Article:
Suicide bombing kills at least 17 in Tal Afar
Iraqi Prime Minister-designate Nuri al-Maliki says Tuesday that most Cabinet posts have been filled.
YOUR E-MAIL ALERTS
BAGHDAD, Iraq (CNN) -- A suicide car bomb killed at least 17 people and wounded 35 others Tuesday in the northern Iraqi city of Tal Afar, Iraqi police officials said.
The blast took place at a market in the Shiite Muslim neighborhood of Wahda about 7:30 p.m. (11:30 a.m. ET), said Kahsro Goran, deputy governor of Nineveh province.
Police initially reported the blast had targeted a police station.
Goran said women and children were among the dead.
Tal Afar is near the Syrian border, about 45 miles (72 kilometers) west of Mosul. (Map)
Progress cited on Cabinet
More than 90 percent of Iraqi Cabinet posts have been filled and a four-year national unity administration could be completed in a few days' time, the prime minister-designate said Tuesday.
Two top positions -- the Interior and Defense ministries -- will be occupied by "independent candidates" and not divvied out to someone put up by a particular political bloc, said Nuri al-Maliki, the Shiite politician tapped to be prime minister and asked to prepare a government that parliament must approve.
Among the ministries that have not been filled are Trade and Transportation, al-Maliki said.
"I hope that by the end of this week we will complete the process of submitting the Cabinet to the Iraqi parliament to vote for it," he said at a press conference in Baghdad.
Al-Maliki said the positions are being filled by consensus among lawmakers and political blocs. The major groups include the Shiite-led United Iraqi Alliance, the Sunni-led Iraqi Accord Front, the Kurdish alliance and a secular-oriented bloc.
Al-Maliki said the goal is to form a "strong," "efficient" government of national unity with a "wide base to face the coming challenges" in the diverse country -- including ethnic groups such as Arabs, Kurds and Turkmens; religions such as Shiite, Sunni, Christian and Yazidi; secularists; and mixtures of all of these groups.
Iraqi lawmakers aren't disclosing details of nominees for Cabinet seats until leaders of the political blocs hash out the remaining posts.
"Maybe today or tomorrow we will complete the formation of the government because we've already completed the majority of the work," he said, adding that "just a few" positions remain unfilled.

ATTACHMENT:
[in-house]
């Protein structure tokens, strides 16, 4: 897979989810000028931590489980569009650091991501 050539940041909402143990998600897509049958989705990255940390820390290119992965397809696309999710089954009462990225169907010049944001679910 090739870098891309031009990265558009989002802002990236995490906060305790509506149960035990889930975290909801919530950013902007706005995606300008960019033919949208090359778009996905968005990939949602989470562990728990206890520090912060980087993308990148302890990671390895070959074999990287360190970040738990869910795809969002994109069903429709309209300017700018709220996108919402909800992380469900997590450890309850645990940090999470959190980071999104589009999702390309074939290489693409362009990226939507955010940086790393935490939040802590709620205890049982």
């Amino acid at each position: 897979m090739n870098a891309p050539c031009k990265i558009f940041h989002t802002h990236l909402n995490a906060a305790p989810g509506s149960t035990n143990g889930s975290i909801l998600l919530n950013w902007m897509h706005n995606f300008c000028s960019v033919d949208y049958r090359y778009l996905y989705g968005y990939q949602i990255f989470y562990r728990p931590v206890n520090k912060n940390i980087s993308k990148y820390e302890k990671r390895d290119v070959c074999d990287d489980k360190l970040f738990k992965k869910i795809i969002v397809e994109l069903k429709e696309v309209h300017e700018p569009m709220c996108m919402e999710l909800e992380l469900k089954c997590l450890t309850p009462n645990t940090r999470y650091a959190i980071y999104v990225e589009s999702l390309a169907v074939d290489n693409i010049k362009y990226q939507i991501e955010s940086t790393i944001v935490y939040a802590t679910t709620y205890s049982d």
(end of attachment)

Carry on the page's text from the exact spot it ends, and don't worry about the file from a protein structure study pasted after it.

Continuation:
The Cabinet list must be presented to parliament, the 275-member Council of Representatives, by May 22, a deadline stipulated by the Iraqi Constitution. There are expected to be more than three dozen ministries in the government.
The completion of a government so soon would be swift, efficient work for a group of lawmakers who have struggled and squabbled through extended delays.
It has been nearly five months since the December 15 parliamentary elections, and prolonged disagreement over the first choice of a prime minister delayed the formation of a government. Al-Maliki finally was selected a little more than two weeks ago as prime minister.
The Bush administration, led by Zalmay Khalilzad, U.S. ambassador to Iraq, and U.S. lawmakers have exhorted the Iraqis to find compromise.
"Iraq is strategically heading in the right direction now," Khalilzad said Tuesday, according to Reuters.
The ambassador said it was important that members of the Cabinet not be influenced by any of the armed religious groups, Reuters reported.
"I think there is broad agreement that the Minister of Defense and the Minister of Interior have to be independent people who are unifiers and who do not have ties to militias and are above politics," Reuters quoted him as saying.
CNN's Mohammed Tawfeeq contributed to this report.
|© 2007 Cable News Network.
A Time Warner Company. All Rights Reserved.
Terms under which this service is provided to you.
Read our privacy guidelines. Contact us. Site Map.